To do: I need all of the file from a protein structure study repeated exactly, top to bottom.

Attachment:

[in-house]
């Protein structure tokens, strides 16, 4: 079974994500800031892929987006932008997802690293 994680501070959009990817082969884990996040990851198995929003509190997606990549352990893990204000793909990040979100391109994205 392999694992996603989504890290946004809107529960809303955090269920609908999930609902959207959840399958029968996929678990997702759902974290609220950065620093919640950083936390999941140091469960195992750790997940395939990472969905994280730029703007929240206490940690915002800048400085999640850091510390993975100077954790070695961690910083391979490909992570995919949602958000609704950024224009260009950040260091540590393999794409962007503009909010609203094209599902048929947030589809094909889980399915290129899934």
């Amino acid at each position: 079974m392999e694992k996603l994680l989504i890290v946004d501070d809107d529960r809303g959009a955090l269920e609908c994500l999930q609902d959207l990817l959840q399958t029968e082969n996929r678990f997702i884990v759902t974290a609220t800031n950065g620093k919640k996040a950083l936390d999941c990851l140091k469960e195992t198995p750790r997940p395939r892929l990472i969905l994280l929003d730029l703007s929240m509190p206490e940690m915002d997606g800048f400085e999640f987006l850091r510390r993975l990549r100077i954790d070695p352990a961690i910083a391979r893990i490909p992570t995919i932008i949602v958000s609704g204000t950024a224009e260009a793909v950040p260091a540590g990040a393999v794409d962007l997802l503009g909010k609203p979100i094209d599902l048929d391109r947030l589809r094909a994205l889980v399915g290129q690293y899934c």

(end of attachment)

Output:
[in-house]
């Protein structure tokens, strides 16, 4: 079974994500800031892929987006932008997802690293 994680501070959009990817082969884990996040990851198995929003509190997606990549352990893990204000793909990040979100391109994205 392999694992996603989504890290946004809107529960809303955090269920609908999930609902959207959840399958029968996929678990997702759902974290609220950065620093919640950083936390999941140091469960195992750790997940395939990472969905994280730029703007929240206490940690915002800048400085999640850091510390993975100077954790070695961690910083391979490909992570995919949602958000609704950024224009260009950040260091540590393999794409962007503009909010609203094209599902048929947030589809094909889980399915290129899934």
């Amino acid at each position: 079974m392999e694992k996603l994680l989504i890290v946004d501070d809107d529960r809303g959009a955090l269920e609908c994500l999930q609902d959207l990817l959840q399958t029968e082969n996929r678990f997702i884990v759902t974290a609220t800031n950065g620093k919640k996040a950083l936390d999941c990851l140091k469960e195992t198995p750790r997940p395939r892929l990472i969905l994280l929003d730029l703007s929240m509190p206490e940690m915002d997606g800048f400085e999640f987006l850091r510390r993975l990549r100077i954790d070695p352990a961690i910083a391979r893990i490909p992570t995919i932008i949602v958000s609704g204000t950024a224009e260009a793909v950040p260091a540590g990040a393999v794409d962007l997802l503009g909010k609203p979100i094209d599902l048929d391109r947030l589809r094909a994205l889980v399915g290129q690293y899934c």